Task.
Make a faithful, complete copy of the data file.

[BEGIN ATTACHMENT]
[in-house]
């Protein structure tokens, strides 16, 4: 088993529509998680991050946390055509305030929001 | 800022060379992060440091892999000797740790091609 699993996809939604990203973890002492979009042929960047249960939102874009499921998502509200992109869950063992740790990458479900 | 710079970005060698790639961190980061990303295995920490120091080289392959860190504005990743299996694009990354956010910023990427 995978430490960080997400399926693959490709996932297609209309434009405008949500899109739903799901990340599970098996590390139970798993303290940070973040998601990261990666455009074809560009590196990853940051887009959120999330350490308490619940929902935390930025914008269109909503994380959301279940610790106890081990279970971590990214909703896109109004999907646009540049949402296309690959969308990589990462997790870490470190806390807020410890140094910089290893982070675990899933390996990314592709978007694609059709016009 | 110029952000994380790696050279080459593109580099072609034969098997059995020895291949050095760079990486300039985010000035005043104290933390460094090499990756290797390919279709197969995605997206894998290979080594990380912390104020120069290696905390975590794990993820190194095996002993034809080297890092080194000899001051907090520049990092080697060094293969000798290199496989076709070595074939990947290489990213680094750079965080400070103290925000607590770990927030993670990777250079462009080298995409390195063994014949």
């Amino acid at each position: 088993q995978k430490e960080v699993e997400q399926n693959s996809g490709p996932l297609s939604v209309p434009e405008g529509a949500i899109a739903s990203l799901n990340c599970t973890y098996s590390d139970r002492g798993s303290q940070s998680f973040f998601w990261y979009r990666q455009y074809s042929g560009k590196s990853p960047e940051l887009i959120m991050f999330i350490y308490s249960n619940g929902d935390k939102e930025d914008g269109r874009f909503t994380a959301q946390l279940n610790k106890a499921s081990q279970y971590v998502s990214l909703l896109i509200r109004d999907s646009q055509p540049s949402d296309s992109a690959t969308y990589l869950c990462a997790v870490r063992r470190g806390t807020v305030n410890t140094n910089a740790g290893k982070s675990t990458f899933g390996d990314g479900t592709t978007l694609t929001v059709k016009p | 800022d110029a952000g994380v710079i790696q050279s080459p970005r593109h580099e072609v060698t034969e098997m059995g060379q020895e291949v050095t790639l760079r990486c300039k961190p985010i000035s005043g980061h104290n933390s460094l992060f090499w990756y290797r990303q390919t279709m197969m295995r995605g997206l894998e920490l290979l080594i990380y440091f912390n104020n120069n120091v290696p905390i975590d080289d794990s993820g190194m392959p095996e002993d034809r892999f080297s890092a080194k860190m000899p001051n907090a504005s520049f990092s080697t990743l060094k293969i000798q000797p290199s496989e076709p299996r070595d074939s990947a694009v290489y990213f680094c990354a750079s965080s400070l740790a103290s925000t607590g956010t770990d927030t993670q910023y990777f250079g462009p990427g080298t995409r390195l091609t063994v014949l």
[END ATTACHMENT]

[in-house]
């Protein structure tokens, strides 16, 4: 088993529509998680991050946390055509305030929001 | 800022060379992060440091892999000797740790091609 699993996809939604990203973890002492979009042929960047249960939102874009499921998502509200992109869950063992740790990458479900 | 710079970005060698790639961190980061990303295995920490120091080289392959860190504005990743299996694009990354956010910023990427 995978430490960080997400399926693959490709996932297609209309434009405008949500899109739903799901990340599970098996590390139970798993303290940070973040998601990261990666455009074809560009590196990853940051887009959120999330350490308490619940929902935390930025914008269109909503994380959301279940610790106890081990279970971590990214909703896109109004999907646009540049949402296309690959969308990589990462997790870490470190806390807020410890140094910089290893982070675990899933390996990314592709978007694609059709016009 | 110029952000994380790696050279080459593109580099072609034969098997059995020895291949050095760079990486300039985010000035005043104290933390460094090499990756290797390919279709197969995605997206894998290979080594990380912390104020120069290696905390975590794990993820190194095996002993034809080297890092080194000899001051907090520049990092080697060094293969000798290199496989076709070595074939990947290489990213680094750079965080400070103290925000607590770990927030993670990777250079462009080298995409390195063994014949």
């Amino acid at each position: 088993q995978k430490e960080v699993e997400q399926n693959s996809g490709p996932l297609s939604v209309p434009e405008g529509a949500i899109a739903s990203l799901n990340c599970t973890y098996s590390d139970r002492g798993s303290q940070s998680f973040f998601w990261y979009r990666q455009y074809s042929g560009k590196s990853p960047e940051l887009i959120m991050f999330i350490y308490s249960n619940g929902d935390k939102e930025d914008g269109r874009f909503t994380a959301q946390l279940n610790k106890a499921s081990q279970y971590v998502s990214l909703l896109i509200r109004d999907s646009q055509p540049s949402d296309s992109a690959t969308y990589l869950c990462a997790v870490r063992r470190g806390t807020v305030n410890t140094n910089a740790g290893k982070s675990t990458f899933g390996d990314g479900t592709t978007l694609t929001v059709k016009p | 800022d110029a952000g994380v710079i790696q050279s080459p970005r593109h580099e072609v060698t034969e098997m059995g060379q020895e291949v050095t790639l760079r990486c300039k961190p985010i000035s005043g980061h104290n933390s460094l992060f090499w990756y290797r990303q390919t279709m197969m295995r995605g997206l894998e920490l290979l080594i990380y440091f912390n104020n120069n120091v290696p905390i975590d080289d794990s993820g190194m392959p095996e002993d034809r892999f080297s890092a080194k860190m000899p001051n907090a504005s520049f990092s080697t990743l060094k293969i000798q000797p290199s496989e076709p299996r070595d074939s990947a694009v290489y990213f680094c990354a750079s965080s400070l740790a103290s925000t607590g956010t770990d927030t993670q910023y990777f250079g462009p990427g080298t995409r390195l091609t063994v014949l």